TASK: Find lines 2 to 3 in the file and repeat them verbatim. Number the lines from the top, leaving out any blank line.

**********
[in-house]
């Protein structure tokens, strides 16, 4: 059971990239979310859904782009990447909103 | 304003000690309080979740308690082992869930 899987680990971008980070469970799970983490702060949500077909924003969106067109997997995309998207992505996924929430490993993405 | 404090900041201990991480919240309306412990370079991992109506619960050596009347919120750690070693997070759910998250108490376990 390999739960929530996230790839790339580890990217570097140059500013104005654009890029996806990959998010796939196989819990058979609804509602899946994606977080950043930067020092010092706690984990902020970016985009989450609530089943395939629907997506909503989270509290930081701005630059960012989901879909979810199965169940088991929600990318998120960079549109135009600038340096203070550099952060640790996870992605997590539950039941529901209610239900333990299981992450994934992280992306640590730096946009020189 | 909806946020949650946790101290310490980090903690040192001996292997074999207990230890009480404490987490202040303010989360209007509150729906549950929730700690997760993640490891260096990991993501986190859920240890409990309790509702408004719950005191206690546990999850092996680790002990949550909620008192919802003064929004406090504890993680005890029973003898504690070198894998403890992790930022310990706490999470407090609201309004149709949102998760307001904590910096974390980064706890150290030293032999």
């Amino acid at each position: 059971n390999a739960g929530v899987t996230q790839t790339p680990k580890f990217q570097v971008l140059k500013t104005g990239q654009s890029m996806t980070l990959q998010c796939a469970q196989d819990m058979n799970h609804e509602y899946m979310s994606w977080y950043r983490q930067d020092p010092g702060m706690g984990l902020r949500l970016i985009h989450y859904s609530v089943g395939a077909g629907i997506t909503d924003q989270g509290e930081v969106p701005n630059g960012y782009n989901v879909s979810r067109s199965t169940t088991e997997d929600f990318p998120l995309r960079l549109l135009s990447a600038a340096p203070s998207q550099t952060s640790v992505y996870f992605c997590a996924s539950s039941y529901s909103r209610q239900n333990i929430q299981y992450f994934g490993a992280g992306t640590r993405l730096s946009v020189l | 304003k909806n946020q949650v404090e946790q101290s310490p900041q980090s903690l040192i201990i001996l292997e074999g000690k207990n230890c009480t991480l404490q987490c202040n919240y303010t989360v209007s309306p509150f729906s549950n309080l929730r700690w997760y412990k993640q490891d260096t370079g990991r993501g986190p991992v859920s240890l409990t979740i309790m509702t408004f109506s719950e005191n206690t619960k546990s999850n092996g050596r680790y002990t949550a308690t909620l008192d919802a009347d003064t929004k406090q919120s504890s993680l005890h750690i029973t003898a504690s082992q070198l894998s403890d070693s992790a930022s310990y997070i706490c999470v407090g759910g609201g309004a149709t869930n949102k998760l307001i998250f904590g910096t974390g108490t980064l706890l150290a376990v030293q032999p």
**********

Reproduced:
């Protein structure tokens, strides 16, 4: 059971990239979310859904782009990447909103 | 304003000690309080979740308690082992869930 899987680990971008980070469970799970983490702060949500077909924003969106067109997997995309998207992505996924929430490993993405 | 404090900041201990991480919240309306412990370079991992109506619960050596009347919120750690070693997070759910998250108490376990 390999739960929530996230790839790339580890990217570097140059500013104005654009890029996806990959998010796939196989819990058979609804509602899946994606977080950043930067020092010092706690984990902020970016985009989450609530089943395939629907997506909503989270509290930081701005630059960012989901879909979810199965169940088991929600990318998120960079549109135009600038340096203070550099952060640790996870992605997590539950039941529901209610239900333990299981992450994934992280992306640590730096946009020189 | 909806946020949650946790101290310490980090903690040192001996292997074999207990230890009480404490987490202040303010989360209007509150729906549950929730700690997760993640490891260096990991993501986190859920240890409990309790509702408004719950005191206690546990999850092996680790002990949550909620008192919802003064929004406090504890993680005890029973003898504690070198894998403890992790930022310990706490999470407090609201309004149709949102998760307001904590910096974390980064706890150290030293032999």
């Amino acid at each position: 059971n390999a739960g929530v899987t996230q790839t790339p680990k580890f990217q570097v971008l140059k500013t104005g990239q654009s890029m996806t980070l990959q998010c796939a469970q196989d819990m058979n799970h609804e509602y899946m979310s994606w977080y950043r983490q930067d020092p010092g702060m706690g984990l902020r949500l970016i985009h989450y859904s609530v089943g395939a077909g629907i997506t909503d924003q989270g509290e930081v969106p701005n630059g960012y782009n989901v879909s979810r067109s199965t169940t088991e997997d929600f990318p998120l995309r960079l549109l135009s990447a600038a340096p203070s998207q550099t952060s640790v992505y996870f992605c997590a996924s539950s039941y529901s909103r209610q239900n333990i929430q299981y992450f994934g490993a992280g992306t640590r993405l730096s946009v020189l | 304003k909806n946020q949650v404090e946790q101290s310490p900041q980090s903690l040192i201990i001996l292997e074999g000690k207990n230890c009480t991480l404490q987490c202040n919240y303010t989360v209007s309306p509150f729906s549950n309080l929730r700690w997760y412990k993640q490891d260096t370079g990991r993501g986190p991992v859920s240890l409990t979740i309790m509702t408004f109506s719950e005191n206690t619960k546990s999850n092996g050596r680790y002990t949550a308690t909620l008192d919802a009347d003064t929004k406090q919120s504890s993680l005890h750690i029973t003898a504690s082992q070198l894998s403890d070693s992790a930022s310990y997070i706490c999470v407090g759910g609201g309004a149709t869930n949102k998760l307001i998250f904590g910096t974390g108490t980064l706890l150290a376990v030293q032999p």